The Power of Colour: Pantone's Colour of 2022

I love colour! It is one of my passions – I love it’s power to change our mood, to change our appearance, I love it’s power to help us feel warmer or cooler, to transform our homes and of course to communicate! So each year I get very excited when Pantone announces its new colour of the year.

Back at the start of 2020 when the world had barely even heard of Covid (remember those days?) Pantone’s colour was “Classic Blue”. At the time I interpreted this as the antidote to a world in overdrive, a signaling of our collective desire to hit pause, to slow down, to reflect. [read my post here] I thought we all needed some time to re-evaluate what was important to us all, and Classic Blue was just the colour for this.

Woman looking pensive wearing a dress in classic blue

Well. 2020 turned out to give us a whole lot of time for that and more! It was a pretty scary time, and in my view, Pantone’s pick for 2020 could not have been better. Classic Blue not only signifies reflection and introspection, it is also the colour of reassurance, calm, competence, an ‘It’s ok, I‘ve got this” kind of colour. Just what we needed: cool, calm and collected.

Fast forward to January 2022 (I will comment on the 2021 choice later). Pantone’s colour for this year is called Very Peri. It is a slightly warmer take on Periwinkle Blue, and it is a ‘mood booster’ colour. Although Very Peri sits in the blues family, it’s red undertones offer vibrancy, energy, and sparks creativity and joy, and nudge the colour towards the purples.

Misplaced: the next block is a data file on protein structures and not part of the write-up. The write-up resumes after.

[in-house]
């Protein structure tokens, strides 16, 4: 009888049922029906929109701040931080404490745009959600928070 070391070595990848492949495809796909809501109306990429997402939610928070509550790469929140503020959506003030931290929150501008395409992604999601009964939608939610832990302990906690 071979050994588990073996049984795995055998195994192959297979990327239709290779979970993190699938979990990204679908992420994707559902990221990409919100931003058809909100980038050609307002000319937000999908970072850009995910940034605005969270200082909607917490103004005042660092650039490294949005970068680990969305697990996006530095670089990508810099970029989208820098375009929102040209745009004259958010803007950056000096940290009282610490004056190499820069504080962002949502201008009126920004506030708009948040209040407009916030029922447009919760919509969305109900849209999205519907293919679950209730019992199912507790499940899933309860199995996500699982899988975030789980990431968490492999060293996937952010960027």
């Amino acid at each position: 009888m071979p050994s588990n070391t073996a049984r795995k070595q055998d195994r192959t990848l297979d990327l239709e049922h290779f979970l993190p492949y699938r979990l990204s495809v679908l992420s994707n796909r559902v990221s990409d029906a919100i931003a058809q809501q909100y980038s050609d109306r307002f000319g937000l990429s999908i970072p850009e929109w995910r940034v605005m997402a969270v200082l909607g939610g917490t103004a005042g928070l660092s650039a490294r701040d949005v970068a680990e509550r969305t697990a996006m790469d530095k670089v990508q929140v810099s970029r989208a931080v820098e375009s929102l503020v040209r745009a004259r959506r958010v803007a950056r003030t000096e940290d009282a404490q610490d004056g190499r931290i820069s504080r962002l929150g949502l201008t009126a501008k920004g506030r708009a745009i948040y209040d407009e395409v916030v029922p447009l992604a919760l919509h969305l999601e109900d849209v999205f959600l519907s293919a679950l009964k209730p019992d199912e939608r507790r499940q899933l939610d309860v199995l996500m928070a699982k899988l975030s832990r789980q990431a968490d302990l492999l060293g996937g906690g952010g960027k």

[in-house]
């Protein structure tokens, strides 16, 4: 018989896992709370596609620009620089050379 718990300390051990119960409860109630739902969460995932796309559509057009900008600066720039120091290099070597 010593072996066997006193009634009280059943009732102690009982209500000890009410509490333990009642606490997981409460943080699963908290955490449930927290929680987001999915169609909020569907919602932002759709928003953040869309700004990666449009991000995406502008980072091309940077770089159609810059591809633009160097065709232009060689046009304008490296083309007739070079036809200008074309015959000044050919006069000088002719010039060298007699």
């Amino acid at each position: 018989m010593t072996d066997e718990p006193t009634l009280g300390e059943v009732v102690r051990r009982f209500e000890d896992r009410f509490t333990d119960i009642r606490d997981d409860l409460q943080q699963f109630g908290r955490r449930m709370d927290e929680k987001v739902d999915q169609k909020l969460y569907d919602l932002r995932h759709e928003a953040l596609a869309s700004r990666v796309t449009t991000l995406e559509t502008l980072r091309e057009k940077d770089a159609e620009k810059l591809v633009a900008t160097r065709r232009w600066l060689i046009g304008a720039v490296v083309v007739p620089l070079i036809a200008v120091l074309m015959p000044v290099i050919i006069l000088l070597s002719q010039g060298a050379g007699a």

Pantone's 2022 colour of the year: Very Peri

Purple is a colour we most often associate with power and wealth. This is partly due to its historical rarity and eye-watering expense! Around 1200 BCE, the ancient Phoenicians discovered they could create the colour by crushing the shells of a certain sea snail. The process was both labour intensive and required vast quantities of raw material – around 250,000 shells were required to produce just 30g of dye, known as Tyrenian Purple. It was literally worth more than it’s weight in gold.

Right up until the mid 19th century, this was the main way to produce the colour purple. In Ancient Rome, the colour was reserved for magistrates. During the Roman Empire, several emperors decreed it to be exclusive to them. Rulers of the Byzantine empire also chose this colour, and even in the 20th Century, Queen Elizabeth 2nd wore purple after her coronation.

illustration of a senator in Ancient Rome wearing a robe trimmed in Tyrenian Purple

In 1856 the first synthetic purple was produced thanks to serendipitous failure. Chemist William Perkins was attempting to make a synthetic Quinine to help treat Malaria, however he created a sticky mess! In trying to dissolve the sticky substance in alcohol, he discovered it produced a rich purple colour. This dye became known as Alinine Purple, or Mauvine, and enabled the colour to be used more widely and produced at vastly lower cost than Tyrenian Purple.